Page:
If Donald Trump could trigger a global bond selloff, wait till you see what he does to the euro. The greenback is already in the midst of its longest winning streak against the common currency since its debut in 1999, and is now at the highest level in about a year. Get ready for a sustained shift weaker as the currency finally breaks its extraordinary resistance to economic reality.
This divergence between the U.S. and Europe was amply illustrated by the different tacks taken by Federal Reserve Chair Janet Yellen and European Central Bank President Mario Draghi in the same 24 hours at the end of last week. Yellen all but confirmed a rate hike is coming Dec. 14th -- barring a meteor strike.
She has in her sights the inflationary impact from President-elect Trump's $1 trillion infrastructure plans and a drive to lift the U.S. economic growth rate to 4 percent. The prospect of a huge pickup in spending is enough to spark a sustained rally in the dollar. That's created trouble for the euro. Meanwhile, Europe's persistent inability to engender a recovery eight years on from the financial crisis is only going be exposed further by a potential resurgence of American growth.
It's a different story for Draghi, who admitted that Europe's recovery isn't strong enough yet for a sustainable return of inflation, and the current monetary support will be a "key ingredient" for years to come. That suggests that there will be an extension, if not an expansion as well, of the central bank's bond purchase program from the scheduled end date of March. So much for ECB tapering in the near future. To top it off, there's no evidence of a concerted plan to focus on fiscal stimulus.
Another source of currency pressure comes from Trump's mooted multinational tax repatriation deal, which would allow a one-off amnesty, at a heavily subsided corporate tax rate, for American-headquartered firms to move their overseas earnings back onshore to the U.S. Cue companies selling euros and buying dollars.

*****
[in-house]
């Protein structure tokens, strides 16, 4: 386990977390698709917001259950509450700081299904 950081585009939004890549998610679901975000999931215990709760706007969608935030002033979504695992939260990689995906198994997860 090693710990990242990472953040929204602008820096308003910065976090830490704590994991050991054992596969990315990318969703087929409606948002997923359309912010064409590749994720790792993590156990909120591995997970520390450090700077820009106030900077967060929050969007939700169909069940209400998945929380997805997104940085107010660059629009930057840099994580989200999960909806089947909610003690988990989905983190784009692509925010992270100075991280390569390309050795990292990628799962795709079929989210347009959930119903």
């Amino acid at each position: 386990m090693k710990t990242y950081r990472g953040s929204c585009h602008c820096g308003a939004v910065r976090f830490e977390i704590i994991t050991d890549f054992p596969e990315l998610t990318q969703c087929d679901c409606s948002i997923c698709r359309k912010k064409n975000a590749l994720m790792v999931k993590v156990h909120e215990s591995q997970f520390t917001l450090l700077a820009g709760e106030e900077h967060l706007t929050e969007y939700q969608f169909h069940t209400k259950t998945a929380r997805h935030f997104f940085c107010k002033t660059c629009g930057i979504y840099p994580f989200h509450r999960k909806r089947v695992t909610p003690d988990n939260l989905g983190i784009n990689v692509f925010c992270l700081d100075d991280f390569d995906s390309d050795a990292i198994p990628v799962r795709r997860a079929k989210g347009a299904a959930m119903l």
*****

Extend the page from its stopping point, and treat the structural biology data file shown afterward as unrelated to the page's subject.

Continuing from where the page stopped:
The risk here, unless carefully handled, is that this could become an unseemly charge as the foreign exchange market tries to front run the likes of Apple Inc. or Microsoft Corp. repatriating their vast overseas cash piles.
The selloff doesn't have to turn into a one-way ticket. The current level is $1.0638 per euro, and, looking at the chart above, can be seen to have major support at around $1.05 -- it's been trading around a range from there to $1.16 to since early last year. Conditions are certainly ripe for it to test that support soon. However, there are limits to this.
The history of the Bundesbank can be seen as including an insistence on a strong currency as central to the viability of the union. The Germans would surely insist that Draghi and the rest of the ECB take action to prevent excessive weakening.
Even that may not be enough. Italian Prime Minister Matteo Renzi may be on track to lose a December referendum on constitutional reform, and were that to happen, the uncertainty that may result could be a big drag on the common currency.
So, the euro could yet return to levels seen when it first came into being. Seventeen years of running, just to stay in place.
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